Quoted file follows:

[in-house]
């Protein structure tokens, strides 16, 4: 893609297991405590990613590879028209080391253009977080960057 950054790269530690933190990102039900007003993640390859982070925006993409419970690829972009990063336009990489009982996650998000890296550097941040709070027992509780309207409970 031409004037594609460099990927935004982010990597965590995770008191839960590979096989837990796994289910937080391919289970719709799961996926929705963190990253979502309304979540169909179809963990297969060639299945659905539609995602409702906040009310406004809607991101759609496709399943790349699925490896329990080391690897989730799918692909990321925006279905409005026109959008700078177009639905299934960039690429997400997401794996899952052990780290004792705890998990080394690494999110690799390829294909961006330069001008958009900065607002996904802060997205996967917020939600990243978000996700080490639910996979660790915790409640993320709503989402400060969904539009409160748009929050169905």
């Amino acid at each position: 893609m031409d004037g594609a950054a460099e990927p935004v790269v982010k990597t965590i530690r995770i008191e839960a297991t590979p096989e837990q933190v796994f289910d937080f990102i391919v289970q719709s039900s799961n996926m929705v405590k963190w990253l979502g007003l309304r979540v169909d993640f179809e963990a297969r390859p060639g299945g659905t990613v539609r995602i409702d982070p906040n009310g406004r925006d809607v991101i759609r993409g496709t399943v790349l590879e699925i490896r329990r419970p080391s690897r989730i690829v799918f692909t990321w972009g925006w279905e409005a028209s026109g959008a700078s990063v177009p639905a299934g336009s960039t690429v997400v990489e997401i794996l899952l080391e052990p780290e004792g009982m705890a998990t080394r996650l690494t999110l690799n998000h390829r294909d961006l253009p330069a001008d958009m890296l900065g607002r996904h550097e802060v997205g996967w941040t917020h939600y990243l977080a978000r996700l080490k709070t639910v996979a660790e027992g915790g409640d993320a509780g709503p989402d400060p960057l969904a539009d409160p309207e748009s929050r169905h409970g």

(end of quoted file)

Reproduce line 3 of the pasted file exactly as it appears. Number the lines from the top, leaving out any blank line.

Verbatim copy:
């Amino acid at each position: 893609m031409d004037g594609a950054a460099e990927p935004v790269v982010k990597t965590i530690r995770i008191e839960a297991t590979p096989e837990q933190v796994f289910d937080f990102i391919v289970q719709s039900s799961n996926m929705v405590k963190w990253l979502g007003l309304r979540v169909d993640f179809e963990a297969r390859p060639g299945g659905t990613v539609r995602i409702d982070p906040n009310g406004r925006d809607v991101i759609r993409g496709t399943v790349l590879e699925i490896r329990r419970p080391s690897r989730i690829v799918f692909t990321w972009g925006w279905e409005a028209s026109g959008a700078s990063v177009p639905a299934g336009s960039t690429v997400v990489e997401i794996l899952l080391e052990p780290e004792g009982m705890a998990t080394r996650l690494t999110l690799n998000h390829r294909d961006l253009p330069a001008d958009m890296l900065g607002r996904h550097e802060v997205g996967w941040t917020h939600y990243l977080a978000r996700l080490k709070t639910v996979a660790e027992g915790g409640d993320a509780g709503p989402d400060p960057l969904a539009d409160p309207e748009s929050r169905h409970g």